Fury will do all he can to try and get into Usyk’s head. Getty Images

4. Tyson Fury’s recent weight loss begs an interesting question

Shortly after Fury weighed in at just over 254 pounds for his 2019 title defense against Otto Wallin (his lightest since 2013), a major change to both his weight and fighting style has taken place. Wallin badly cut Fury over his eye, forcing the champion to rely on leaning against and bullying his challenger en route to a decision win. The unlikely scare caused Fury to rethink some key parts to his game. He sacked trainer Ben Davison immediately after and hired Javan “SugarHill” Steward, a disciple and nephew of Kronk Gym founder and Hall-of-Fame trainer Emanuel Steward, to teach him how to become a more devastating puncher. He also committed to a new body style and more bulk around his midsection as Fury weighed in at an average of 271 pounds for his next five bouts, including the second scare last October against Ngannou, where Fury was visibly obese. But photos and videos from training camp for the Usyk fight have seen Fury recommitted to his fitness and even a return of visible abdominal muscles. All of this does ask an interesting question regarding what style he might use to try and win the fight. Given his advantages in both height and overall size, most assumed Fury would try to use his size to corner and slow down the quicker Usyk. But the pictures of Fury’s body suggest the real potential for something different. With sizeable advantages in both reach (seven inches) and height (six inches) over Usyk, Fury’s reshaped body might suggest he’s more likely to try and box from the outside, similar to how he bamboozled Klitschko behind an active guard and constant feints. Either way, for a fighter who has so often played up or down to his level of competition, it’s good to see the respect Fury has for Usyk’s game and that he has seemingly left no stone unturned when it comes to preparation.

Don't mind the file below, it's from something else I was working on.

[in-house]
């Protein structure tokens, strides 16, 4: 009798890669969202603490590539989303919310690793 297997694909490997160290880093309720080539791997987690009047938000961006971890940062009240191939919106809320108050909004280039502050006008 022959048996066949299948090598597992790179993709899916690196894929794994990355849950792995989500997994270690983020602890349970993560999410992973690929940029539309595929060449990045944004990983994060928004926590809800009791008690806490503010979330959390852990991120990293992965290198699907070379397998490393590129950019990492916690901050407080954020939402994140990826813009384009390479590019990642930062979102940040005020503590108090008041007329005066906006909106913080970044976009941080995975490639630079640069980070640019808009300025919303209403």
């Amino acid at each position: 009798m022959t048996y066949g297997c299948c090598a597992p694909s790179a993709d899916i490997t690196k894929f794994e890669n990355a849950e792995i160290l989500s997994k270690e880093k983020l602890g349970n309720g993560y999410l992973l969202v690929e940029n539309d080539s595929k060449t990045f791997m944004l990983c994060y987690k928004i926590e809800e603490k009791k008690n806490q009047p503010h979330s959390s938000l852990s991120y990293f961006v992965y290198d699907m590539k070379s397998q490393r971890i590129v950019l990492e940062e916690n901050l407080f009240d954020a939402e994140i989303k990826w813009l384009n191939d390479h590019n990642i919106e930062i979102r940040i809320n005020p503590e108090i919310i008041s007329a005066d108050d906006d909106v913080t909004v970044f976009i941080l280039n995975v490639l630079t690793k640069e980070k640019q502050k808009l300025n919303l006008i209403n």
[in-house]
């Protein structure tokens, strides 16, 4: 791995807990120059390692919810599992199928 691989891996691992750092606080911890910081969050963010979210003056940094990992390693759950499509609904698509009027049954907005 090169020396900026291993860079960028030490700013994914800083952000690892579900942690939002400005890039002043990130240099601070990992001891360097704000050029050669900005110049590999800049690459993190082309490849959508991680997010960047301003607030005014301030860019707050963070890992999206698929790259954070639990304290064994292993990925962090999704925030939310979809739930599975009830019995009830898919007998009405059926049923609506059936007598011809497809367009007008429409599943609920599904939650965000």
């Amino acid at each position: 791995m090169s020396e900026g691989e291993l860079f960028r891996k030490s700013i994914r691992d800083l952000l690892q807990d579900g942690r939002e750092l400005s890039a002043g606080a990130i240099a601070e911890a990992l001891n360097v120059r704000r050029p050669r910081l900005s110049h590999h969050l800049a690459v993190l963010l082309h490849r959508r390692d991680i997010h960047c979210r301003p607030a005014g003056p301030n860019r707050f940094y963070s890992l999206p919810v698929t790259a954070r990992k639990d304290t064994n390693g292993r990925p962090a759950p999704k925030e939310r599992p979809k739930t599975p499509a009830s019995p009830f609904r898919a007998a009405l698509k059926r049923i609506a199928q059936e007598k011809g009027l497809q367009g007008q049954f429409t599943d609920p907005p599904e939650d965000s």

5. History beckons from an individual standpoint, too